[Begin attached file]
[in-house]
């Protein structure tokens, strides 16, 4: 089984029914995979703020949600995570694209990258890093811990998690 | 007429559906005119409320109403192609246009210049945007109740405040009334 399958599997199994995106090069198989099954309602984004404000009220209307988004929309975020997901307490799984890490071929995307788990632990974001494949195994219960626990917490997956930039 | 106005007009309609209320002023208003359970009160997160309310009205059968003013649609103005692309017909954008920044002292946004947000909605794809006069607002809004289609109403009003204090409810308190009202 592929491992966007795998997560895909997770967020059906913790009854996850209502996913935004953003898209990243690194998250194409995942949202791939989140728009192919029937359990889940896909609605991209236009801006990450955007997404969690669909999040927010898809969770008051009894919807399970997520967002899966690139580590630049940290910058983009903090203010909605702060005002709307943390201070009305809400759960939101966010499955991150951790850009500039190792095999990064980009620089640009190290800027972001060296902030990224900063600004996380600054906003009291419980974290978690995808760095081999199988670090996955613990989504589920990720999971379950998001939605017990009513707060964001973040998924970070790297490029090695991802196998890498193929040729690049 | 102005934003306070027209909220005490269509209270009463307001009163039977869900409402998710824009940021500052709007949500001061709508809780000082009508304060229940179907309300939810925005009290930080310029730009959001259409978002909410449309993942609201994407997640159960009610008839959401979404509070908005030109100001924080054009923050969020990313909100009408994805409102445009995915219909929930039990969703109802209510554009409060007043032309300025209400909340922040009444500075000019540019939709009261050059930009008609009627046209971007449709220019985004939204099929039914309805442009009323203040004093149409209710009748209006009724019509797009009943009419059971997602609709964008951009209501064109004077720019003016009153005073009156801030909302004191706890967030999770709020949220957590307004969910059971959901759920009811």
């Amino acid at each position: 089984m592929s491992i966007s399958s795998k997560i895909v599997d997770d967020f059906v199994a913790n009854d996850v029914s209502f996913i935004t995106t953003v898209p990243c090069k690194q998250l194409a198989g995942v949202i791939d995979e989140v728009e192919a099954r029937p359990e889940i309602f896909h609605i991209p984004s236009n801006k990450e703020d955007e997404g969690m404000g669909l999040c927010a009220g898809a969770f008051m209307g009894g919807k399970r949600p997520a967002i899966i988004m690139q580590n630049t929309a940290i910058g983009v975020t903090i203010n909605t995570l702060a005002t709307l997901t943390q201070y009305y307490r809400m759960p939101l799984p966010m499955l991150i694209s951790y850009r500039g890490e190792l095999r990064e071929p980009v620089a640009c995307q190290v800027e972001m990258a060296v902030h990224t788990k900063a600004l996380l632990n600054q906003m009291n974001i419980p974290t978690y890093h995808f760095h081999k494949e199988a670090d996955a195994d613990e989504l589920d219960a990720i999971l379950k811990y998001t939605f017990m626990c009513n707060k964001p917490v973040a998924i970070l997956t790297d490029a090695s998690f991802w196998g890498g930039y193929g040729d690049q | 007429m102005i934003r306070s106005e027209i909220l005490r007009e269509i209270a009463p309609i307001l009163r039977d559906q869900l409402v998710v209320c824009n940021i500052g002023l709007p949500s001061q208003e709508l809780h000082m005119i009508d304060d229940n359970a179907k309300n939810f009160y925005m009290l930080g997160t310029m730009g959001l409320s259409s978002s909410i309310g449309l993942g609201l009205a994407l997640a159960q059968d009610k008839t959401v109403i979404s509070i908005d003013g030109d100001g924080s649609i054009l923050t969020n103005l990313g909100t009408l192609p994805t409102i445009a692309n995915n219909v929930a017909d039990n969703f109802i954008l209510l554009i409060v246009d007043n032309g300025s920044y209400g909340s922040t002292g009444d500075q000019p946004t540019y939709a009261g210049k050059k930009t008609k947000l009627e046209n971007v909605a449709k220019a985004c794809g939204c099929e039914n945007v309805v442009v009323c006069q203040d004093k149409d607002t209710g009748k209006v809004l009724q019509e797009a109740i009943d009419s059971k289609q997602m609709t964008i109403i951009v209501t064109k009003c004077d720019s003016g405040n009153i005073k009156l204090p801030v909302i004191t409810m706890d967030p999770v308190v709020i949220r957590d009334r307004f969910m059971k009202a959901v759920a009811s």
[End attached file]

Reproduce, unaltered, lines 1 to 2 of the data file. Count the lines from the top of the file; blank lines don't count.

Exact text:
[in-house]
């Protein structure tokens, strides 16, 4: 089984029914995979703020949600995570694209990258890093811990998690 | 007429559906005119409320109403192609246009210049945007109740405040009334 399958599997199994995106090069198989099954309602984004404000009220209307988004929309975020997901307490799984890490071929995307788990632990974001494949195994219960626990917490997956930039 | 106005007009309609209320002023208003359970009160997160309310009205059968003013649609103005692309017909954008920044002292946004947000909605794809006069607002809004289609109403009003204090409810308190009202 592929491992966007795998997560895909997770967020059906913790009854996850209502996913935004953003898209990243690194998250194409995942949202791939989140728009192919029937359990889940896909609605991209236009801006990450955007997404969690669909999040927010898809969770008051009894919807399970997520967002899966690139580590630049940290910058983009903090203010909605702060005002709307943390201070009305809400759960939101966010499955991150951790850009500039190792095999990064980009620089640009190290800027972001060296902030990224900063600004996380600054906003009291419980974290978690995808760095081999199988670090996955613990989504589920990720999971379950998001939605017990009513707060964001973040998924970070790297490029090695991802196998890498193929040729690049 | 102005934003306070027209909220005490269509209270009463307001009163039977869900409402998710824009940021500052709007949500001061709508809780000082009508304060229940179907309300939810925005009290930080310029730009959001259409978002909410449309993942609201994407997640159960009610008839959401979404509070908005030109100001924080054009923050969020990313909100009408994805409102445009995915219909929930039990969703109802209510554009409060007043032309300025209400909340922040009444500075000019540019939709009261050059930009008609009627046209971007449709220019985004939204099929039914309805442009009323203040004093149409209710009748209006009724019509797009009943009419059971997602609709964008951009209501064109004077720019003016009153005073009156801030909302004191706890967030999770709020949220957590307004969910059971959901759920009811």